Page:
Éowyn Emerald Barrett has made a name for herself in the Northwest dance world as an edgy choreographer.
If you go
• What: Éowyn Emerald & Dancers.
• When: 6:30 and 8:30 p.m. Oct. 5.
• Where: BodyVox Dance Center, 1201 N.W. 17th Ave., Portland.
• Tickets: $10 online or at the door.
• On the Web: Éowyn's website.
When she was an eighth-grade student at Vancouver School of Arts and Academics, she won her first choreography competition, the Weiler Choreography Award, for her piece "Further Away." It was set to the music of Nine Inch Nails. Edgy? Yes, especially considering that many of the entries were serene, classical ballet numbers.
"I was shocked that I won," Barrett recalled. "My mother was probably thinking, 'Oh, gosh! Nine Inch Nails!'"
Now a professional choreographer, Barrett, 27, is unveiling three new pieces on Oct. 5 at the BodyVox Dance Center in Portland in an all-new program called Éowyn Emerald & Dancers.
Barrett choreographs under the name Éowyn Emerald. Her full name is Éowyn Emerald Elizabeth Barrett. She's named after Éowyn, a gutsy noblewoman in Tolkien's The Lord of the Rings novels. The name fits.
She described her new works as "a three-part dance, with three different vibes, emotions or moods for each section."
The first piece, a duet with Josh Murry and Barrett called "The Games of Svee," Barrett described as "much more me with a lot of partnering. It's on the edgy side."
The second piece, "Scrumba," is being billed as "an athletic roller coaster of a dance." Barrett said, "It's kind of goofy, kind of funky, kind of weird. Very athletic."
The third piece has more of a romantic feel, more classical. The inspiration is the waltz music from the movie "A Single Man."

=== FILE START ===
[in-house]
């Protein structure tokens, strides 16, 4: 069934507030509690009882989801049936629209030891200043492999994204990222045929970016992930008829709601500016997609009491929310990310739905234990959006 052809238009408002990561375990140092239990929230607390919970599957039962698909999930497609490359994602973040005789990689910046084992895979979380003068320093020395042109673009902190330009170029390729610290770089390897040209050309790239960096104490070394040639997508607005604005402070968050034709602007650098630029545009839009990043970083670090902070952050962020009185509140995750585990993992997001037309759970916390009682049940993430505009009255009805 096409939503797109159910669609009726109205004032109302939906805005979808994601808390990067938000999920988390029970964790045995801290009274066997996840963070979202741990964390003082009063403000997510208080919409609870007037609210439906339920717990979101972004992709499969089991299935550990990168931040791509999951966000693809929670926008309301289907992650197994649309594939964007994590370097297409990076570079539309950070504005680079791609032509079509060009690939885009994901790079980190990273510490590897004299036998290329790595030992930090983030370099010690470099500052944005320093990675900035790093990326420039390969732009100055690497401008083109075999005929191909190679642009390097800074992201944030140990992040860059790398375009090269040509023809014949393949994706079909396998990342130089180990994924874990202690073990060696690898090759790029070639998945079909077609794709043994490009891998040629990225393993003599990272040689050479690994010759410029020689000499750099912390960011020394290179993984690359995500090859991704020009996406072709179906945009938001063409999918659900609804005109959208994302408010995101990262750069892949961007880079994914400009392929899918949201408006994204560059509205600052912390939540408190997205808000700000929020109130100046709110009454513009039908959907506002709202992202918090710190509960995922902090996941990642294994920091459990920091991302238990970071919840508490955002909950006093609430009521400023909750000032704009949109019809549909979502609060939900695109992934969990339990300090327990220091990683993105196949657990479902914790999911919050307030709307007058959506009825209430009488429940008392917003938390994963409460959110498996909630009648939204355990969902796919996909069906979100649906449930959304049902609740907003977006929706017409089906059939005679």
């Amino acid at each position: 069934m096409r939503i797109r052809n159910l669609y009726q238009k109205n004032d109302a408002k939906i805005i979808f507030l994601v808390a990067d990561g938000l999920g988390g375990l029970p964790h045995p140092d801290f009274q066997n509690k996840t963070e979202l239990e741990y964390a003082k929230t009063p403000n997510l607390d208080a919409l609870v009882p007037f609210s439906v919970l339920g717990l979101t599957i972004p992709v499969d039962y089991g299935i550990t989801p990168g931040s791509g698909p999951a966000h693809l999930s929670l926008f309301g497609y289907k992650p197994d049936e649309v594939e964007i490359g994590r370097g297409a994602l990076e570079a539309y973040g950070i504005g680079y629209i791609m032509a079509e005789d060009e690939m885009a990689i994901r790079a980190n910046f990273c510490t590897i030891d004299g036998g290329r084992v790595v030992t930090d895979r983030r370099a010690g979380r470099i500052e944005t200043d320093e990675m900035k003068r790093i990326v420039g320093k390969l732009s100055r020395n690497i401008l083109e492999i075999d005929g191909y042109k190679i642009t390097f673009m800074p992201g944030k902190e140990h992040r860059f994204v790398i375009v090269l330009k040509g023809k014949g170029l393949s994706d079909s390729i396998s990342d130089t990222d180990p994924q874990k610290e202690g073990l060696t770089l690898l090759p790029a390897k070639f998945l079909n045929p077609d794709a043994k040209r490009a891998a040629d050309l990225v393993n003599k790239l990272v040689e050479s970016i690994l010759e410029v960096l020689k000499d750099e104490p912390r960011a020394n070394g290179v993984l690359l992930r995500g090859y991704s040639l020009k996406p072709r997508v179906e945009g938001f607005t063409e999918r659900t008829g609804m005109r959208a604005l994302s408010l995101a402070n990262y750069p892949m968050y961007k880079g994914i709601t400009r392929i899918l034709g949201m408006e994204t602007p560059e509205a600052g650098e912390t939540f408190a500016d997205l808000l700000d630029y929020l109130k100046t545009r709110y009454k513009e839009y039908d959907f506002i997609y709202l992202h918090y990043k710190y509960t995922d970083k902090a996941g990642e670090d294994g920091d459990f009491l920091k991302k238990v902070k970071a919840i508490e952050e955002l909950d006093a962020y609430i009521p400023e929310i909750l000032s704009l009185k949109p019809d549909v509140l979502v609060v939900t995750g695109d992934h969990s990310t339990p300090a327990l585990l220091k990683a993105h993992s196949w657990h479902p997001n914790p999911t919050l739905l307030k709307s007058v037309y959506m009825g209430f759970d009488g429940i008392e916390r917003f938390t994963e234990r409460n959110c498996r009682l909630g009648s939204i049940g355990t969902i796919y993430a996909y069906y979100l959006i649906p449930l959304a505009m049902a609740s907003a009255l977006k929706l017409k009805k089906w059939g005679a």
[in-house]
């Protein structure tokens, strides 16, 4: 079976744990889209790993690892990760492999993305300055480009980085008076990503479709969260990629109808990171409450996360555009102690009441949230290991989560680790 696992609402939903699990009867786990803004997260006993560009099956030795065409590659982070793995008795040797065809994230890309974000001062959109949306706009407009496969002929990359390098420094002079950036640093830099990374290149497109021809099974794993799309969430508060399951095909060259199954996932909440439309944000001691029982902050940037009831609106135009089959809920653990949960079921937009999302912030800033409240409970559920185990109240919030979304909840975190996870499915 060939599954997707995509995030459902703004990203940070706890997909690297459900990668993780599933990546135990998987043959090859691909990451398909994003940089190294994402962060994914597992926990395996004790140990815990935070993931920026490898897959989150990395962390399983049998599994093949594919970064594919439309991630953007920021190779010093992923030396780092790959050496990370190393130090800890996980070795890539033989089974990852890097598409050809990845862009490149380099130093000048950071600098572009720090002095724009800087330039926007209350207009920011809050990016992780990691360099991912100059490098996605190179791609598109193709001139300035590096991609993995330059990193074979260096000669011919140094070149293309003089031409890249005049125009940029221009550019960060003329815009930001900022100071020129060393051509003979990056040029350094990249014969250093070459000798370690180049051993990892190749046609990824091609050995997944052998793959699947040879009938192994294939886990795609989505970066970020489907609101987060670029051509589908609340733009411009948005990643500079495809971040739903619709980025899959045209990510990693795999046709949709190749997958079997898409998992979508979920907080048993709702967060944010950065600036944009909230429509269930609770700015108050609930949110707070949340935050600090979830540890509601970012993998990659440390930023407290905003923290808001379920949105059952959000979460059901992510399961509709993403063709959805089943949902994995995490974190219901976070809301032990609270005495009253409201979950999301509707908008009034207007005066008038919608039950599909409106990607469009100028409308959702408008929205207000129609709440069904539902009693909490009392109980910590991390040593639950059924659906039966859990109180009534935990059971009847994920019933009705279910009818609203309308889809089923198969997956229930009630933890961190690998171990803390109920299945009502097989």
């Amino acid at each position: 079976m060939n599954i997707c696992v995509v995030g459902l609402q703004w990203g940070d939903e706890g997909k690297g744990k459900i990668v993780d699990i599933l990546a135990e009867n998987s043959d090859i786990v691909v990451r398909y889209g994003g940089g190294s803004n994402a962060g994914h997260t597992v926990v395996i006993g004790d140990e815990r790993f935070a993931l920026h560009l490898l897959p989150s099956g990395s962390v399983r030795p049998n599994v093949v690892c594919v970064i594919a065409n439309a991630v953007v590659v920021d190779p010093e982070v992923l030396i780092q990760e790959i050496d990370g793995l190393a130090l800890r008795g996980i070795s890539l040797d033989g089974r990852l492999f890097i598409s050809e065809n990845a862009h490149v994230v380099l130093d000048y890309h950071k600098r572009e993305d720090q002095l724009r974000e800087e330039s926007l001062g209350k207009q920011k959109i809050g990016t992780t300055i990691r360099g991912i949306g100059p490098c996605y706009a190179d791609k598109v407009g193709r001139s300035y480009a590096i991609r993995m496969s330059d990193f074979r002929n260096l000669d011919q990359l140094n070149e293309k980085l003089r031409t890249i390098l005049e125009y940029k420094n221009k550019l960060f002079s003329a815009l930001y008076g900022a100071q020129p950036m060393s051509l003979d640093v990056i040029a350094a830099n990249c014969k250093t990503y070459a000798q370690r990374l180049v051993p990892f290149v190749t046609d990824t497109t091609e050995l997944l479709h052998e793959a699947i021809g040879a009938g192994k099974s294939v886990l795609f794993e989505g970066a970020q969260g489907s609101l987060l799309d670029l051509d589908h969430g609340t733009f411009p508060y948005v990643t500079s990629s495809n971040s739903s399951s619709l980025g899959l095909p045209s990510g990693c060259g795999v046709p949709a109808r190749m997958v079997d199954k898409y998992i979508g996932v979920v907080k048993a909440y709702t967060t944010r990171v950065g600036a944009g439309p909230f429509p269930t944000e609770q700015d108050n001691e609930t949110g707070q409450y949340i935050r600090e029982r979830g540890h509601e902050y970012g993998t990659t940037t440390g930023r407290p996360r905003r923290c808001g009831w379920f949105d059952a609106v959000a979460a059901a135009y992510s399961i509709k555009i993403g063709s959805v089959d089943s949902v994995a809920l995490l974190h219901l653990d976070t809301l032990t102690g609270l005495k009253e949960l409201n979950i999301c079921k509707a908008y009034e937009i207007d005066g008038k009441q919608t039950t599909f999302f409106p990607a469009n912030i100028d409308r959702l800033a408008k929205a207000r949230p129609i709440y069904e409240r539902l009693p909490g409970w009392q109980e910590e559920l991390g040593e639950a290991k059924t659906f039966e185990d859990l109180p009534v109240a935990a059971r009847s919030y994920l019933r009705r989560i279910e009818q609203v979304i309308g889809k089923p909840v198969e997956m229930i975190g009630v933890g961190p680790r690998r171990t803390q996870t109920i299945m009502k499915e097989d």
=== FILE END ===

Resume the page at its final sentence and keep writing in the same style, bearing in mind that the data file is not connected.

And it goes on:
"It's probably less edgy of a piece than you'd expect from me," Barrett said. "It's pretty romantic, but I'm trying it out, seeing how it works. I'm trying new things."
Barrett graduated from VSAA in 2003 and received her bachelor of fine arts in contemporary dance with an emphasis in choreography from the University of North Carolina School of the Arts.
Then she moved to Portland, was a founding member of BodyVox-2, the second BodyVox company comprised of younger dancers.
Barrett's awards and recognitions include a work selected to open the gala night at the National High School dance festival this year, two works selected and premiered at 12 Minutes Max in Seattle, three works selected and performed for Regional Dance America/Pacific Festivals, Regional Dance America Monticello Award, NFAA ARTS Award for Choreography and three first-place Weiler Choreography awards.
She also has created works for Columbia Dance Company, Fusion Dance Company, Dance West Company and the dance ensemble at VSAA.
When she isn't choreographing, Barrett teaches dance at the Russian Ballet Academy, and also teaches multiple levels of jazz at Columbia Dance in Vancouver and at BodyVox in Portland. Her students range in age from 5 to 17.
Her first full-length production in January sold out. "I'm hoping this one does the same," Barrett said of her Oct. 5 program.
— Susan Parrish